Well, that was fun. In a microcosm of their season, the Montreal Canadiens were given hope late on Friday night when the New York Rangers’ Pavel Buchnevich tied the game against the Columbus Blue Jackets with seven seconds left, but alas, it was not to be. The Blue Jackets won in a shootout to clinch their spot in the postseason dance, and eliminate the Canadiens. That they were in the hunt until the second-last day of the season was a minor miracle considering they finished 28th overall in 2017-18 and preseason predictions had them back in the basement again.
The vast majority of fans – the ones not hoping for the first-overall pick or still living with the Stanley Cup-or-bust ethos – should be thrilled by the season that was. It was a wild ride and had many highlights that point to a bright future ahead.
After a slow start and time away to reset, Carey Price returned to the form fans have come to expect and the Canadiens paid for when they signed him to an eight-year, $84 million contract. From Dec. 1 to the end of the season he was second in the NHL in wins (28), sixth in goals-against average (2.25), and eighth in save percentage (.925).
Along the way Price broke Jacques Plante’s record for wins by a Canadiens goalie with his 315th, and made spectacular saves routine while being routinely spectacular. He started 28 of the Canadiens’ final 30 games and was the reason they were in the hunt until the end, keeping them in games and buoying his teammates’ confidence. His peers recognized his value, voting him best goalie in the league in an NHLPA poll.
The Alex Galchenyuk trade before the season was met with skepticism bordering on derision. But growing up around the hot Toronto media market when his dad, Tie, played for the Maple Leafs may have prepared Domi for Montreal’s klieg lights, and he didn’t wilt in the spotlight, he thrived. He had 28 goals and led the team in assists (44), points (72), and penalty minutes (80), while giving the Canadiens an unexpected and legitimate center, a position that’s been lacking for much of the 21st century.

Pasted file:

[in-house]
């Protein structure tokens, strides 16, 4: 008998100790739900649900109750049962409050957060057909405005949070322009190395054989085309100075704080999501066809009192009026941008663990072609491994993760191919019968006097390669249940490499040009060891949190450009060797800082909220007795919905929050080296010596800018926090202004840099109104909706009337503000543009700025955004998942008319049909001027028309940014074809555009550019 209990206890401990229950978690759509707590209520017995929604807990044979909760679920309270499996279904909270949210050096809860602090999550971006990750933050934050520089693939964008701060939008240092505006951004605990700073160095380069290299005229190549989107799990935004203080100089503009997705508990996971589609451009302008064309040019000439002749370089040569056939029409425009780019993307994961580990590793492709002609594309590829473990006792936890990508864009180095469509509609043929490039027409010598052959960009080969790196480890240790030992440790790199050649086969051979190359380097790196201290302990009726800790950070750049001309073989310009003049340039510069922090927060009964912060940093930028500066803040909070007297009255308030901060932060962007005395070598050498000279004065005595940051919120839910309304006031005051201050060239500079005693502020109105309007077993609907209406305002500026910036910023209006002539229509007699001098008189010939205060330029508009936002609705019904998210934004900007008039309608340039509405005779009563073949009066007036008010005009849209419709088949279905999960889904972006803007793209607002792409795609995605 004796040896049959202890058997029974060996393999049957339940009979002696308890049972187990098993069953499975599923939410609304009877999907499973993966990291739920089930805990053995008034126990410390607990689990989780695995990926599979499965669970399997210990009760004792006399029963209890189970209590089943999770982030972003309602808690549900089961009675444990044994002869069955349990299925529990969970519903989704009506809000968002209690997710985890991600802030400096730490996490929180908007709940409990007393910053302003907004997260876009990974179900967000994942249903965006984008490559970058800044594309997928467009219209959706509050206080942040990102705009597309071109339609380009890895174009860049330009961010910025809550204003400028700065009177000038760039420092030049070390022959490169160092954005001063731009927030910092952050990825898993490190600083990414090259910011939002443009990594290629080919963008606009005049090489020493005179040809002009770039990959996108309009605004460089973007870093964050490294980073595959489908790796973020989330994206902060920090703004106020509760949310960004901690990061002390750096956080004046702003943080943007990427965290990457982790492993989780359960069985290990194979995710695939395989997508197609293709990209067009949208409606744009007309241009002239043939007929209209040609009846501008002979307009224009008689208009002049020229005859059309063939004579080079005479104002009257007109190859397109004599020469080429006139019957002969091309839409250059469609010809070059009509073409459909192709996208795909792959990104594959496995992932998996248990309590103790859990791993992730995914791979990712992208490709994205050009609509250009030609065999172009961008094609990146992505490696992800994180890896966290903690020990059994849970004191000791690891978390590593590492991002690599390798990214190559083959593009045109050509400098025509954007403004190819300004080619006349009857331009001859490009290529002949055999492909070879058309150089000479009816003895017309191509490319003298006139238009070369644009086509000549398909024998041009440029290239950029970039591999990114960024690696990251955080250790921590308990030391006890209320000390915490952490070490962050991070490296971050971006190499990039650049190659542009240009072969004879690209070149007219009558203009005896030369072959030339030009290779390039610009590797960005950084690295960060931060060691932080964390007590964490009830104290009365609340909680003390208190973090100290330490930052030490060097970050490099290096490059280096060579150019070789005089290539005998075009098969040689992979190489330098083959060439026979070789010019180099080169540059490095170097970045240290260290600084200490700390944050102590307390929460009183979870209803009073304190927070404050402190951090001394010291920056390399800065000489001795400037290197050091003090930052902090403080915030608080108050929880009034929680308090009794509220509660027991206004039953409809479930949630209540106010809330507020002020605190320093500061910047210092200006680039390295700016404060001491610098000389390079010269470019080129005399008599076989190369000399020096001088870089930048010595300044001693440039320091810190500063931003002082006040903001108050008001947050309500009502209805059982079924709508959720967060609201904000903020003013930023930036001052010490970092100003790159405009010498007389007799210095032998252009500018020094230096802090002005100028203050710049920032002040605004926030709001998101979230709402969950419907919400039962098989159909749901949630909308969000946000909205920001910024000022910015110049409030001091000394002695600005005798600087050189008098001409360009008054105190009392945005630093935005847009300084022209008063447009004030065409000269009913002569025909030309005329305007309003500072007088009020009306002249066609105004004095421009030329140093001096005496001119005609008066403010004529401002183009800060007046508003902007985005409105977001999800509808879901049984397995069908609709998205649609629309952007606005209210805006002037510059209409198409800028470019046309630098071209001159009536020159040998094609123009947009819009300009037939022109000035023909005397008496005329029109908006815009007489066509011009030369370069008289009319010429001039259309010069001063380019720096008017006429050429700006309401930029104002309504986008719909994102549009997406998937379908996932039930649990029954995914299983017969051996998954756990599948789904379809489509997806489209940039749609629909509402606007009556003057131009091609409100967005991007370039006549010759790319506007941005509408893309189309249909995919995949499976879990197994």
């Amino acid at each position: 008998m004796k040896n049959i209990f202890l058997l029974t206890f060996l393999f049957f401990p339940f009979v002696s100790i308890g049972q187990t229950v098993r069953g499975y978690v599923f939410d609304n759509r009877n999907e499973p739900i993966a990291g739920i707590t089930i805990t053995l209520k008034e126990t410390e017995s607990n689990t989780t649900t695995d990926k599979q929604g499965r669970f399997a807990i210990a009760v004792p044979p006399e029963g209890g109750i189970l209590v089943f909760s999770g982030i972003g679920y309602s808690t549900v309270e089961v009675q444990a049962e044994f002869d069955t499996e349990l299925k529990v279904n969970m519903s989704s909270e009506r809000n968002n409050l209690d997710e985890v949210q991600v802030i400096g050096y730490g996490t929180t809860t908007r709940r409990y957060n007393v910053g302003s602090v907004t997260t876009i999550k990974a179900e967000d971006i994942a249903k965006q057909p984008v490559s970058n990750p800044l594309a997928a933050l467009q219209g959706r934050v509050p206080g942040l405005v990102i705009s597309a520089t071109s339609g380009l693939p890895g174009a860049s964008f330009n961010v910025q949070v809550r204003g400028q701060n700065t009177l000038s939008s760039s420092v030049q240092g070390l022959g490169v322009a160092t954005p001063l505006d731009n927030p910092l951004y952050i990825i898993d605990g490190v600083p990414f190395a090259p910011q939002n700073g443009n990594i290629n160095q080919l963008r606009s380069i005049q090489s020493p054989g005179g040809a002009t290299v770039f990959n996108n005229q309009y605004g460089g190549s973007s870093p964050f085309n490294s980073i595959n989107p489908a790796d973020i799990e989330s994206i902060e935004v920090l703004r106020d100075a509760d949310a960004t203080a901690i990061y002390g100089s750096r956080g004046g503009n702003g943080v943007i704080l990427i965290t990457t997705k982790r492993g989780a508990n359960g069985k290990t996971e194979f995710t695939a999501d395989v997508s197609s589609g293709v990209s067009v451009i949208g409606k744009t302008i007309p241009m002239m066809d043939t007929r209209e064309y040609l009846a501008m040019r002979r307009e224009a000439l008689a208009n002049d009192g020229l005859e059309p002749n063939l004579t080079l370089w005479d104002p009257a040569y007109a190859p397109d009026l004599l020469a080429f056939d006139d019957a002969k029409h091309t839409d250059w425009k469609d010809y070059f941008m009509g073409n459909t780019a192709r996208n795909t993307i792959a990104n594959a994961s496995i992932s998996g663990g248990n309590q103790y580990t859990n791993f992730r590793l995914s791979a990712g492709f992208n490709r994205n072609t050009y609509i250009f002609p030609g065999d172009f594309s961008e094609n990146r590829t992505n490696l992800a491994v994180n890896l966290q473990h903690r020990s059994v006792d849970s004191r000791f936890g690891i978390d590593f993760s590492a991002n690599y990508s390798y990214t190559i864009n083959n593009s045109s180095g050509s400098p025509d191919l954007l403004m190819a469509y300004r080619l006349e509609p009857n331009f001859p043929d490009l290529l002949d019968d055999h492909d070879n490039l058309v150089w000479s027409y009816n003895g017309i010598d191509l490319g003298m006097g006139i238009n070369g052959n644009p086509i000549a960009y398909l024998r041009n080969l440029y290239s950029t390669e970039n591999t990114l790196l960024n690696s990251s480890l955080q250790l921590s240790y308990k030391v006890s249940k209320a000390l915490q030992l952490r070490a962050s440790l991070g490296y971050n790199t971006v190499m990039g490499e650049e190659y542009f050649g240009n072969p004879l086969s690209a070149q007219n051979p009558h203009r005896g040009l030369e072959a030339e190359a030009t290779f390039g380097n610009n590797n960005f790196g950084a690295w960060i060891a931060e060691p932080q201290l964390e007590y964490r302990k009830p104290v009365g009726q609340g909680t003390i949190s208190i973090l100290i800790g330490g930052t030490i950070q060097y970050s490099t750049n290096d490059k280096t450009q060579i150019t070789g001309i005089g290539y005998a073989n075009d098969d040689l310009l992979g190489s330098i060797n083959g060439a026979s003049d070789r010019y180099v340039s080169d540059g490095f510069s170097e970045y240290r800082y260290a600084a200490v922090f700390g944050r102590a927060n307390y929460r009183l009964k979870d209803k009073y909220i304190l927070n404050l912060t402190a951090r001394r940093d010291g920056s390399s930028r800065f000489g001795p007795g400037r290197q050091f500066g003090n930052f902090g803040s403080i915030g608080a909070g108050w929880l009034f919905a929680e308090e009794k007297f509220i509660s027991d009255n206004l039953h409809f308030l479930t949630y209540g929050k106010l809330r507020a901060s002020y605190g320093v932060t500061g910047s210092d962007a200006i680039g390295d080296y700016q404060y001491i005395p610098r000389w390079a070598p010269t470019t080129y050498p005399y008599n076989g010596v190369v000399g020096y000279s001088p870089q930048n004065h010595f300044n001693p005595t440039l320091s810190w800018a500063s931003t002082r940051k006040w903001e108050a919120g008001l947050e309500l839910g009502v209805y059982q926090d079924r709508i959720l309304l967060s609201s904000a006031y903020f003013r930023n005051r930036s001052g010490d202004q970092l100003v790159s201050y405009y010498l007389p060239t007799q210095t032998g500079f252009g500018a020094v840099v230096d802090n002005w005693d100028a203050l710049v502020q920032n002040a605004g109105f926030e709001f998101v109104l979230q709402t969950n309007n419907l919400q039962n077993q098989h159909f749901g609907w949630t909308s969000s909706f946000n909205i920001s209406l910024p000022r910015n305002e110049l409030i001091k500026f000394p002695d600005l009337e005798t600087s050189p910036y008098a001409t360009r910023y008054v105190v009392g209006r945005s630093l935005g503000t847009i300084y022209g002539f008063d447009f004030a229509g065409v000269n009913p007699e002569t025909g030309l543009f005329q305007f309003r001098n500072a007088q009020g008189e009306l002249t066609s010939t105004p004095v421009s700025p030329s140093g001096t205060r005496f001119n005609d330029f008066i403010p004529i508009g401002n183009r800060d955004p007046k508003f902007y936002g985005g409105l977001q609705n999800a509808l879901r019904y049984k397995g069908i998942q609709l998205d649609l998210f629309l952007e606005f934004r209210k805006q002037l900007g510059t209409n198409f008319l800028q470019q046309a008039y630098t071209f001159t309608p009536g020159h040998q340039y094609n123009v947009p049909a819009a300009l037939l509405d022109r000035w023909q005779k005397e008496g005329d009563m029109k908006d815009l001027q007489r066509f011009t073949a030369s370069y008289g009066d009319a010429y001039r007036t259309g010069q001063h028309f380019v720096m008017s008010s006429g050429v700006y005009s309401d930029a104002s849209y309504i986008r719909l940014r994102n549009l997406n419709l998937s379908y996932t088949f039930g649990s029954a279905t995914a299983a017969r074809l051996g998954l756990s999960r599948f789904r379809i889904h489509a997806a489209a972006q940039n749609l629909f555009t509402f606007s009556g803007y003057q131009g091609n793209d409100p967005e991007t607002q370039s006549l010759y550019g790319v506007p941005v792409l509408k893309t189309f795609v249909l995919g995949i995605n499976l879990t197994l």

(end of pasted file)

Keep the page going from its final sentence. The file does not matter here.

Meanwhile, with the Arizona Coyotes, Galchenyuk had 19 goals and 41 points in 72 games, while fitting into his new surroundings and earning the respect of teammates and coaches. It was the kind of trade that benefited both teams, it just happened to benefit the Canadiens a little more.
Brendan Gallagher (and Phillip Danault and Tomas Tatar)
A healthy Brendan Gallagher had a career and team-high 33 goals, earning most the hard way as he continued to be the beating heart and soul of the Canadiens. He finished the season ninth in the NHL in even-strength goals with 29, ahead of players like Art Ross Trophy-winner Nikita Kucherov, Auston Matthews, Steven Stamkos, and Jonathan Toews.